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High pcb levels in farmed salmon { July 30 2003 }

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Report Suggests High PCB Levels In Farmed Salmon

By Eric Pianin
Washington Post Staff Writer
Wednesday, July 30, 2003; Page A02

A sharp rise in the consumption of farmed salmon may be posing a health threat to millions of Americans because of high levels of PCBs that have been found in limited samples of the popular fish, according to a study released yesterday.

Diet- and health-conscious Americans have turned to salmon in recent years, and about 23 million people eat the fish more than once a month. But a study by the Environmental Working Group found that 7 of 10 farmed salmon recently purchased at grocery stories in the District, San Francisco and Portland, Ore., contained concentrations of PCBs that were 16 times higher than those found in wild salmon fished from the ocean and roughly four times higher than those in beef and other seafood.

Most salmon consumed in the United States is produced on aquatic farms and is fed fish meal that consists of mostly ground-up small fish that have absorbed PCBs. PCBs, or polychlorinated biphenyls, have been banned in the United States since the late 1970s and are among a dozen chemical contaminants targeted for worldwide phase-out under the U.N. treaty on persistent organic pollutants. PCBs, which were used as industrial insulators, are persistent in the environment and have been linked to cancer and impaired fetal brain development.

"When Congress banned PCBs in 1976, no one contemplated that 20-odd years later we would have invented a new industry that re-concentrates these toxins in our bodies," said Jane Houlihan, vice president for research at the Environmental Working Group, an advocacy organization.

The group assessed the possible health threat by correlating data from several relatively small international studies of PCB levels in salmon with industry data on consumers' eating habits.

Its report drew immediate condemnation from representatives of the farmed salmon industry, who said the group had used skimpy research to engage in "scare tactics." The industry spokesmen disputed many of the study's findings and stressed that PCB levels in farmed salmon are well below limits set by the Food and Drug Administration in 1984.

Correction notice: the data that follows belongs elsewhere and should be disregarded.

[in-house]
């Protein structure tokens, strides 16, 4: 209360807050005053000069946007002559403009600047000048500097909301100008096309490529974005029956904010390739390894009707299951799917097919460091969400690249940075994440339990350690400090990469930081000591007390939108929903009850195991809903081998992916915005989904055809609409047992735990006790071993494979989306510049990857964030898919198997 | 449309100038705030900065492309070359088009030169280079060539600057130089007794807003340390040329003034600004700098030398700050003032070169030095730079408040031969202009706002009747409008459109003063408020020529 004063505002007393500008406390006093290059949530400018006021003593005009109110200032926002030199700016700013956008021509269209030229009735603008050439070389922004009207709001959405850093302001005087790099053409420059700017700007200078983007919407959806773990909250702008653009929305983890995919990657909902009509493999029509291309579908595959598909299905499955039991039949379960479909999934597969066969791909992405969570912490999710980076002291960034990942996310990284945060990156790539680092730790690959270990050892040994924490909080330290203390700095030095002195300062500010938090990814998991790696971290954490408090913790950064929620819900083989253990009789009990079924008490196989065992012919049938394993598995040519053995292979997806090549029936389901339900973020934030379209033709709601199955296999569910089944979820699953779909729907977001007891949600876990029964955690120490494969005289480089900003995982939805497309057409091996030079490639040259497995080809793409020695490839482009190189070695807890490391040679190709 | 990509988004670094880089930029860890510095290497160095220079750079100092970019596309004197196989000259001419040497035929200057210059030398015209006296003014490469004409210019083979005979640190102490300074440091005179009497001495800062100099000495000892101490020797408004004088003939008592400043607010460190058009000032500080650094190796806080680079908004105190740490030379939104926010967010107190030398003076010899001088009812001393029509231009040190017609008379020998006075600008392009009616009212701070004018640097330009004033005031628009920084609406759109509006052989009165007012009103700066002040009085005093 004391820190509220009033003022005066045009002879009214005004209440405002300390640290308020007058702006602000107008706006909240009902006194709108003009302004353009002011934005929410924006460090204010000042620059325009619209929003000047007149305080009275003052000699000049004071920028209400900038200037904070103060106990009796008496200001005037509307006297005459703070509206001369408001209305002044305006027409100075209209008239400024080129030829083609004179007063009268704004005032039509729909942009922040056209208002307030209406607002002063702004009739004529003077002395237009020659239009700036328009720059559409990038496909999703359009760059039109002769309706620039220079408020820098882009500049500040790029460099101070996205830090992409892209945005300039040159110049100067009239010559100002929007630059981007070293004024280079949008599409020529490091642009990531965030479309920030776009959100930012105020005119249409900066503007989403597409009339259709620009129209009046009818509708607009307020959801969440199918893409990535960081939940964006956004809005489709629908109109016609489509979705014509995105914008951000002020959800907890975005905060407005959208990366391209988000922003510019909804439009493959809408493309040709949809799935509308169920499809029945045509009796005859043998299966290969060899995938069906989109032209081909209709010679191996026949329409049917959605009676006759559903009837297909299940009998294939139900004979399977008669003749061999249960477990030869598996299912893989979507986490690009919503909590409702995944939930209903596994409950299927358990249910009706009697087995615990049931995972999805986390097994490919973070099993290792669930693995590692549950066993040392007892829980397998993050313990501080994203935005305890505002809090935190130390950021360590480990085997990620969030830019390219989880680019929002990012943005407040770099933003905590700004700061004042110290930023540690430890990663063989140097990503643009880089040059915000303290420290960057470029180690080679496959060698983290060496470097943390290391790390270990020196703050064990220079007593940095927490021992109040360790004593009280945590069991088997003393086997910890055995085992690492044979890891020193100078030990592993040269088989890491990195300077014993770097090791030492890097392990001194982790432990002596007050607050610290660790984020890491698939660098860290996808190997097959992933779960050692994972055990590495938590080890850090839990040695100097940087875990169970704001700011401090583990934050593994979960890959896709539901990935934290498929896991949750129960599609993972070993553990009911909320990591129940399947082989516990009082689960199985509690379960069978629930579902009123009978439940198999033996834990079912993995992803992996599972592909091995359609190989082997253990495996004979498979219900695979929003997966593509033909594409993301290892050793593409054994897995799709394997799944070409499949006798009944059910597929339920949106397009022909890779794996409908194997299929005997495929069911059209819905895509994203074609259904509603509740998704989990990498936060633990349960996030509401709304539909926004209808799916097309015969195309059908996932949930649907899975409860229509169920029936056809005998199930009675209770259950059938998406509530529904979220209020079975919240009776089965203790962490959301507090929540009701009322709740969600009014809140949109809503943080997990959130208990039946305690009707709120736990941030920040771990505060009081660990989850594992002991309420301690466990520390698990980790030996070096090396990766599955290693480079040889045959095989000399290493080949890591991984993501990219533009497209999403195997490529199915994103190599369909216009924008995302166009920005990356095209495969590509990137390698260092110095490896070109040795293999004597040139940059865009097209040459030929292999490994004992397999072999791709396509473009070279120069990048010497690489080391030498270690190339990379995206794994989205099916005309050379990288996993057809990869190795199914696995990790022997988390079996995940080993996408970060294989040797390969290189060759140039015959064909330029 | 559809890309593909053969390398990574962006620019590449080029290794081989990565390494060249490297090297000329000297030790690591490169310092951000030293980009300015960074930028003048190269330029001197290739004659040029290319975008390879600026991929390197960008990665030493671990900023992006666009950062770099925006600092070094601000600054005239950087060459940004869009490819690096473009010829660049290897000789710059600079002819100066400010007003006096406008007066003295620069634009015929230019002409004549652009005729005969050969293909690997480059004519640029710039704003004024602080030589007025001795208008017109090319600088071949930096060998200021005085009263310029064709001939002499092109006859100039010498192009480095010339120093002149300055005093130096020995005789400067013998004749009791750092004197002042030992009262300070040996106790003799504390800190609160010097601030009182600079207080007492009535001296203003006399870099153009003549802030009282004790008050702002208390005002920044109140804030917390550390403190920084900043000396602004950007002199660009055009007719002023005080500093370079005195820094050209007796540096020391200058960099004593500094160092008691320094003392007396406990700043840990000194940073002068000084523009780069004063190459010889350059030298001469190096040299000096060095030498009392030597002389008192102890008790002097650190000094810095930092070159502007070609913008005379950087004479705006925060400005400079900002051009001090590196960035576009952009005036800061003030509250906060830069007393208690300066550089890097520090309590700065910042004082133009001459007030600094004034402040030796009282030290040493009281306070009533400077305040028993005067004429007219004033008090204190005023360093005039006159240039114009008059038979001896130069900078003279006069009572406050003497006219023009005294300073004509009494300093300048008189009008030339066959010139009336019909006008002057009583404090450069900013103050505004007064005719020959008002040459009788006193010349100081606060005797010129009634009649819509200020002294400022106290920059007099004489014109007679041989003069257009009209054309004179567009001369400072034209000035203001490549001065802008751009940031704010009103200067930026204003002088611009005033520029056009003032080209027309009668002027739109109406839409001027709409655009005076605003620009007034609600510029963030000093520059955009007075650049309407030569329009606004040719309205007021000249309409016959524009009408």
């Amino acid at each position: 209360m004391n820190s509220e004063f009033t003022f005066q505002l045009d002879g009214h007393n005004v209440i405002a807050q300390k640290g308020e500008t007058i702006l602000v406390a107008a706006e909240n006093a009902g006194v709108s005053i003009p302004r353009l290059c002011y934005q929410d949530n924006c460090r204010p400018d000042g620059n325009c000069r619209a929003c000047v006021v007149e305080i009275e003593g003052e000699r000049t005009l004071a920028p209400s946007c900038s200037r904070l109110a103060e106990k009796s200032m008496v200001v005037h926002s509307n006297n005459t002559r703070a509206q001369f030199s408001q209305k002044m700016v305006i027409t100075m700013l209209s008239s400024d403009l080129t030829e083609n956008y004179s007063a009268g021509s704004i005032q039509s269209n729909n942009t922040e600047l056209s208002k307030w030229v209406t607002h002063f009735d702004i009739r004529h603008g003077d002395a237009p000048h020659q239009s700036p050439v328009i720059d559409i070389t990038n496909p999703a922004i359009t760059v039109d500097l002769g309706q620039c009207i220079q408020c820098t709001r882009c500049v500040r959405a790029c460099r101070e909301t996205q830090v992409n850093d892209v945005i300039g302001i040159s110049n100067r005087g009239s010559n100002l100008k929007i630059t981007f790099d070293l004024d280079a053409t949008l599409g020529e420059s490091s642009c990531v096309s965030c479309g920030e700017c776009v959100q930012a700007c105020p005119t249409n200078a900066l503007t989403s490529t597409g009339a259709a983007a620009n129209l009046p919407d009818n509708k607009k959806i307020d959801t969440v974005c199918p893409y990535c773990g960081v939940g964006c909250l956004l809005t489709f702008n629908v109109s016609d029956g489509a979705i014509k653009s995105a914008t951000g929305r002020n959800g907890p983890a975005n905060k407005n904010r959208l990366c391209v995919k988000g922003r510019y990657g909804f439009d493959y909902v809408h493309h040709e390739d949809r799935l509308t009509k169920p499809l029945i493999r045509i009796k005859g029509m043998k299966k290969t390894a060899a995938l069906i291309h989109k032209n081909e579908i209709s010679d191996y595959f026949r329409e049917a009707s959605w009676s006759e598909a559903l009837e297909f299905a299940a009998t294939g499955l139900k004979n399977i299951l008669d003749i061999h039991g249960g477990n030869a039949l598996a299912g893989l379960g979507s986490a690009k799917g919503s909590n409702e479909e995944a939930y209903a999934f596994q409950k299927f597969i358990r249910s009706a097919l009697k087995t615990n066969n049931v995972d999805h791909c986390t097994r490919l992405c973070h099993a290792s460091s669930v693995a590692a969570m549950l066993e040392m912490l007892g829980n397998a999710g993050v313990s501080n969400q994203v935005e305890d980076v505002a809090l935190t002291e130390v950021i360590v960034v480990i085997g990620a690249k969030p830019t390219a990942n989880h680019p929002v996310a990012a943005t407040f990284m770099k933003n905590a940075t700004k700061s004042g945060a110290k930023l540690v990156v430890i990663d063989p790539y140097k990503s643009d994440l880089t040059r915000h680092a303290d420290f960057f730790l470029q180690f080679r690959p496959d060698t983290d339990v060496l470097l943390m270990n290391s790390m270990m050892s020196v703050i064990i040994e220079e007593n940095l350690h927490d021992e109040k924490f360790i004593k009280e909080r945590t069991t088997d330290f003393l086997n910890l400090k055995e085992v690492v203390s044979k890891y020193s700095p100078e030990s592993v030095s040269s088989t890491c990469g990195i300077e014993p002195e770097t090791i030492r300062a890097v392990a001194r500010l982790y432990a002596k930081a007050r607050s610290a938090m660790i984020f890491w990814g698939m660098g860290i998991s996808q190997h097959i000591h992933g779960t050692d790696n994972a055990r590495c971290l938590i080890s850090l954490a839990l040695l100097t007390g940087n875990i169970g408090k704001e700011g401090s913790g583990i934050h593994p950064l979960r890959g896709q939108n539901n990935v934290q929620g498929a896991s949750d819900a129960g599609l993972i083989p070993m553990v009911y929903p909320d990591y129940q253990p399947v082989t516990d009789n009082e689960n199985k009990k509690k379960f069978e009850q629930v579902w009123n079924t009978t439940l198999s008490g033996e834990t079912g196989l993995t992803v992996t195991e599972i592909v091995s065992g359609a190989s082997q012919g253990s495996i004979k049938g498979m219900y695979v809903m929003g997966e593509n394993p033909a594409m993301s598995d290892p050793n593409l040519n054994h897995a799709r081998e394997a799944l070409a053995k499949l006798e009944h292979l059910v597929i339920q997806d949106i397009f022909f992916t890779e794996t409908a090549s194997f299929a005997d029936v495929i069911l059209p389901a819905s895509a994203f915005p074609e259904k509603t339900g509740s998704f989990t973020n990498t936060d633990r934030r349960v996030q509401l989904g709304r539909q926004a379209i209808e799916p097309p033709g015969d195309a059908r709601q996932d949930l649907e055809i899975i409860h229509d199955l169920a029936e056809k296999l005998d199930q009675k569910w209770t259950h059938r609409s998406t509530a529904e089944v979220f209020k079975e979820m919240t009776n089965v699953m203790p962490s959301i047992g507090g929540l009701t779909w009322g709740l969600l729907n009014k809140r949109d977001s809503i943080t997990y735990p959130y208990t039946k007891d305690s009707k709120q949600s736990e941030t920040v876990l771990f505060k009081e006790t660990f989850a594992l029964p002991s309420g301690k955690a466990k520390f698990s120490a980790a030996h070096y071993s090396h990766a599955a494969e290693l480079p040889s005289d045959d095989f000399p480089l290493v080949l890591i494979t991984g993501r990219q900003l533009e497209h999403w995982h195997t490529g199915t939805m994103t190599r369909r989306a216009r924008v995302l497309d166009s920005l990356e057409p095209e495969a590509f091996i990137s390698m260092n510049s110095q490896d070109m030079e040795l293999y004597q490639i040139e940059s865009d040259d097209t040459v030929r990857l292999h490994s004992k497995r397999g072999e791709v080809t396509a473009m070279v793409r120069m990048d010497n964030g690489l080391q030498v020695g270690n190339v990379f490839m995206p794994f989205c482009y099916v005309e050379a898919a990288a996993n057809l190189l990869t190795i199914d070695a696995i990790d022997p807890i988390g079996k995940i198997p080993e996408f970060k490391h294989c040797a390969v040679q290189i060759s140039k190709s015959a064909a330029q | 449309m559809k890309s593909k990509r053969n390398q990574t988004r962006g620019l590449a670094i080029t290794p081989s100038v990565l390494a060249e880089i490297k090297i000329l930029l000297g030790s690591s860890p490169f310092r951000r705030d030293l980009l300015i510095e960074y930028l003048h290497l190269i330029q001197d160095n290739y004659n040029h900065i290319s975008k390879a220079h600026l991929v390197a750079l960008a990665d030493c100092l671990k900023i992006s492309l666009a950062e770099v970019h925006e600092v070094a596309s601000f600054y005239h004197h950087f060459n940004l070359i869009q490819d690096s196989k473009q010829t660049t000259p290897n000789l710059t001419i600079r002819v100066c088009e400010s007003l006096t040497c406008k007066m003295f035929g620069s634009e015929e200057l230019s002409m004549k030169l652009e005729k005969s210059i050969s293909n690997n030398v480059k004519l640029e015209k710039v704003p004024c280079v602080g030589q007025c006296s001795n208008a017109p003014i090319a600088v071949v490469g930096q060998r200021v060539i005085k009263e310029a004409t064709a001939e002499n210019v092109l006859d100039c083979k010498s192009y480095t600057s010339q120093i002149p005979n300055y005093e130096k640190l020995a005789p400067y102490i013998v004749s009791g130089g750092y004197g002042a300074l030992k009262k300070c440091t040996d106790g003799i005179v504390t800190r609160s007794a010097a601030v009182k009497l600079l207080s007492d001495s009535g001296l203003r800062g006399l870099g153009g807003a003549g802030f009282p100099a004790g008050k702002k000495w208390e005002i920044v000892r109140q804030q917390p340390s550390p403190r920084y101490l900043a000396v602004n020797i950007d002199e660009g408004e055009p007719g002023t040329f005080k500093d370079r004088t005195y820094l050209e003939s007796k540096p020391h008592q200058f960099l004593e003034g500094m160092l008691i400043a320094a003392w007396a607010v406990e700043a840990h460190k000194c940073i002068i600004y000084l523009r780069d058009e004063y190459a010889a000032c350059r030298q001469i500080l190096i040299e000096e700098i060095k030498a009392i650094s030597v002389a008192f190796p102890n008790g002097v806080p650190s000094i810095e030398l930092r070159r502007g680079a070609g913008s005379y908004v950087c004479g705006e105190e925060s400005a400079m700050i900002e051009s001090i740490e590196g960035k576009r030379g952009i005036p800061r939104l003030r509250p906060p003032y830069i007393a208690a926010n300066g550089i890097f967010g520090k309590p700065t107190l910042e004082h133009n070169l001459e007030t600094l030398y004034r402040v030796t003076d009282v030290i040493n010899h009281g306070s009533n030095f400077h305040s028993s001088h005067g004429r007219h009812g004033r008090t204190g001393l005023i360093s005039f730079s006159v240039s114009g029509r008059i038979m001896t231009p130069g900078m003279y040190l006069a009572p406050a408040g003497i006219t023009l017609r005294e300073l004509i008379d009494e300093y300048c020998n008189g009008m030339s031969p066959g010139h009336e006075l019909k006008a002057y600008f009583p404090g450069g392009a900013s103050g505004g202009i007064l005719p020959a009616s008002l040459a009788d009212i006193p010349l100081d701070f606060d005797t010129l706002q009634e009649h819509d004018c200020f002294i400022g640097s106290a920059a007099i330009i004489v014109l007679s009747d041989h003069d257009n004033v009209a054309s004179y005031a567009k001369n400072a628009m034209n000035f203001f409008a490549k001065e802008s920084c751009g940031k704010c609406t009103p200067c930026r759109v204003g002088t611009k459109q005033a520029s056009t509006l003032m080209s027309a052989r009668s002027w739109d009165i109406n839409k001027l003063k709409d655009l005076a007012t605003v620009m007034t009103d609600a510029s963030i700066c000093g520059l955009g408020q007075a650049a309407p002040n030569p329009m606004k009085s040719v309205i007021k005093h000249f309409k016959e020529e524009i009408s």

"Salmon farmers are concerned about meeting food safety standards -- that is the basis of our operations," said Alex Trent, acting executive director of Salmon of the Americas, an advocacy group representing farmed salmon producers in the United States, Canada and Chile. "What the EWG says in their report has nothing to do with farmed salmon exceeding current FDA standards for PCBs or any other currently accepted food safety issues related to farmed salmon."

The environmental group said the FDA rules are out of date and should be brought in line with Environmental Protection Agency standards for PCB levels in salmon caught by recreational fishermen -- standards they say are "500 times more protective" than the FDA standards.

An FDA official said yesterday his agency, beginning in 2000, had "ramped up" its review of the prevalence of PCBs in salmon and other foods, and will consider other strategies once the investigation is complete, including revising its advice to consumers or revising its standards for the farm salmon industry.

"Standards are always subject to revision based on what the science tells us and new risk assessments tell us," said Terry Traxell, director of the office of plant and dairy foods and beverages. He added, "Based on everything we know about PCB in salmon, the FDA maintains its current advice to consumers to not alter their consumption of salmon or other fish, which is highly nutritious."

2003 The Washington Post Company

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